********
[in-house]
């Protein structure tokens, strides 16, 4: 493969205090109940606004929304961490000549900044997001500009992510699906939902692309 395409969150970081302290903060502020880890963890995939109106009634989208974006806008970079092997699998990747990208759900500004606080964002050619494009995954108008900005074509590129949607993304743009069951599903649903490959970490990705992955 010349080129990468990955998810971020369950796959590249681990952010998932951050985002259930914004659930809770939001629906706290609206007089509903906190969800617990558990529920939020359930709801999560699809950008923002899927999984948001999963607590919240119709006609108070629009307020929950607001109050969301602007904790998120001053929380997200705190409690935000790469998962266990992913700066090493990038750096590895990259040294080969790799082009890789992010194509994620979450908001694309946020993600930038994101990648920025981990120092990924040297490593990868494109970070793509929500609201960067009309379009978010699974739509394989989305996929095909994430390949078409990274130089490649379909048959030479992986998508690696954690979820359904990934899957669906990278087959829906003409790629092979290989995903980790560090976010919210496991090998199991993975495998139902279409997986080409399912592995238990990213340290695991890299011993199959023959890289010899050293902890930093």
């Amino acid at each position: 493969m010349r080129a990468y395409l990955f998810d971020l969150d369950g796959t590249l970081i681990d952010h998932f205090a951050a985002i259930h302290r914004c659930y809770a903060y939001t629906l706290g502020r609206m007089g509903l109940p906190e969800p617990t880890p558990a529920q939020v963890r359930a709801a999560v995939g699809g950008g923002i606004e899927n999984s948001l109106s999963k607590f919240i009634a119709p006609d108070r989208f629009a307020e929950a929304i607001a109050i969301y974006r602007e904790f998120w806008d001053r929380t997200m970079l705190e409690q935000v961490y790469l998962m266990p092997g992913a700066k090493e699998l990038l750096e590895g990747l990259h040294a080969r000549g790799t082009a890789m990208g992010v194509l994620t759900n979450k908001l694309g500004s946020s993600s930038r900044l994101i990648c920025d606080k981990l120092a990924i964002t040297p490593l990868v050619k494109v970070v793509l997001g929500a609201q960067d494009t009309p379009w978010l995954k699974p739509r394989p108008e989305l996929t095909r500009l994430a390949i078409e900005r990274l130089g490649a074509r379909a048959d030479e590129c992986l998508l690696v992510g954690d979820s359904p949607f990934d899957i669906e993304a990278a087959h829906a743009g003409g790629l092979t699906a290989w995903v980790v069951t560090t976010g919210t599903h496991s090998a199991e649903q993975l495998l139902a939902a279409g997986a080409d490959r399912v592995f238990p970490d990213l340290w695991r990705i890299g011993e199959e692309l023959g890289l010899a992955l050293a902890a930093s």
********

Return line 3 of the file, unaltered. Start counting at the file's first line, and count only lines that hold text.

């Amino acid at each position: 493969m010349r080129a990468y395409l990955f998810d971020l969150d369950g796959t590249l970081i681990d952010h998932f205090a951050a985002i259930h302290r914004c659930y809770a903060y939001t629906l706290g502020r609206m007089g509903l109940p906190e969800p617990t880890p558990a529920q939020v963890r359930a709801a999560v995939g699809g950008g923002i606004e899927n999984s948001l109106s999963k607590f919240i009634a119709p006609d108070r989208f629009a307020e929950a929304i607001a109050i969301y974006r602007e904790f998120w806008d001053r929380t997200m970079l705190e409690q935000v961490y790469l998962m266990p092997g992913a700066k090493e699998l990038l750096e590895g990747l990259h040294a080969r000549g790799t082009a890789m990208g992010v194509l994620t759900n979450k908001l694309g500004s946020s993600s930038r900044l994101i990648c920025d606080k981990l120092a990924i964002t040297p490593l990868v050619k494109v970070v793509l997001g929500a609201q960067d494009t009309p379009w978010l995954k699974p739509r394989p108008e989305l996929t095909r500009l994430a390949i078409e900005r990274l130089g490649a074509r379909a048959d030479e590129c992986l998508l690696v992510g954690d979820s359904p949607f990934d899957i669906e993304a990278a087959h829906a743009g003409g790629l092979t699906a290989w995903v980790v069951t560090t976010g919210t599903h496991s090998a199991e649903q993975l495998l139902a939902a279409g997986a080409d490959r399912v592995f238990p970490d990213l340290w695991r990705i890299g011993e199959e692309l023959g890289l010899a992955l050293a902890a930093s």